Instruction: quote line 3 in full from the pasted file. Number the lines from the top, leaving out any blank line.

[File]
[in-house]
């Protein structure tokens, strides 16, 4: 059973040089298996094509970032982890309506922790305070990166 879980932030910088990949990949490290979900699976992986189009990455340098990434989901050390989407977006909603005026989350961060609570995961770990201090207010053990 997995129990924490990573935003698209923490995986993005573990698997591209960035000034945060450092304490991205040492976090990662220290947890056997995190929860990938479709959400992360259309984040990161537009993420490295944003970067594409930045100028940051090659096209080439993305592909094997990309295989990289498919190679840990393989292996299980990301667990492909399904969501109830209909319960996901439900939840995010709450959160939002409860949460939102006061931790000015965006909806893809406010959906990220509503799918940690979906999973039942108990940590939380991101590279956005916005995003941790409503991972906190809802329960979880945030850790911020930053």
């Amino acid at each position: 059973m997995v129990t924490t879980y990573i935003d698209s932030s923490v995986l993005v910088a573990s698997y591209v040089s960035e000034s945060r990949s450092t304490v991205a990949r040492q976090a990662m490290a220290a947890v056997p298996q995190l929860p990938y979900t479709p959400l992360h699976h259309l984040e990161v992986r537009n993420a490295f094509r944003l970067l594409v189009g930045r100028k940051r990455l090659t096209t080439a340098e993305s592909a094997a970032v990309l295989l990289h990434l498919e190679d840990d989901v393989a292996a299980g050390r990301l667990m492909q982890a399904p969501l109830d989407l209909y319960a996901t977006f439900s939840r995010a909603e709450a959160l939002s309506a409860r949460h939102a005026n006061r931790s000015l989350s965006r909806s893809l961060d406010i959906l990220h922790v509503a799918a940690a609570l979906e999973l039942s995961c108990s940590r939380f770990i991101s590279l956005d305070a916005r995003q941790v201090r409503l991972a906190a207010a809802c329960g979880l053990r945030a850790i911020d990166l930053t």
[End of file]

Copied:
């Amino acid at each position: 059973m997995v129990t924490t879980y990573i935003d698209s932030s923490v995986l993005v910088a573990s698997y591209v040089s960035e000034s945060r990949s450092t304490v991205a990949r040492q976090a990662m490290a220290a947890v056997p298996q995190l929860p990938y979900t479709p959400l992360h699976h259309l984040e990161v992986r537009n993420a490295f094509r944003l970067l594409v189009g930045r100028k940051r990455l090659t096209t080439a340098e993305s592909a094997a970032v990309l295989l990289h990434l498919e190679d840990d989901v393989a292996a299980g050390r990301l667990m492909q982890a399904p969501l109830d989407l209909y319960a996901t977006f439900s939840r995010a909603e709450a959160l939002s309506a409860r949460h939102a005026n006061r931790s000015l989350s965006r909806s893809l961060d406010i959906l990220h922790v509503a799918a940690a609570l979906e999973l039942s995961c108990s940590r939380f770990i991101s590279l956005d305070a916005r995003q941790v201090r409503l991972a906190a207010a809802c329960g979880l053990r945030a850790i911020d990166l930053t």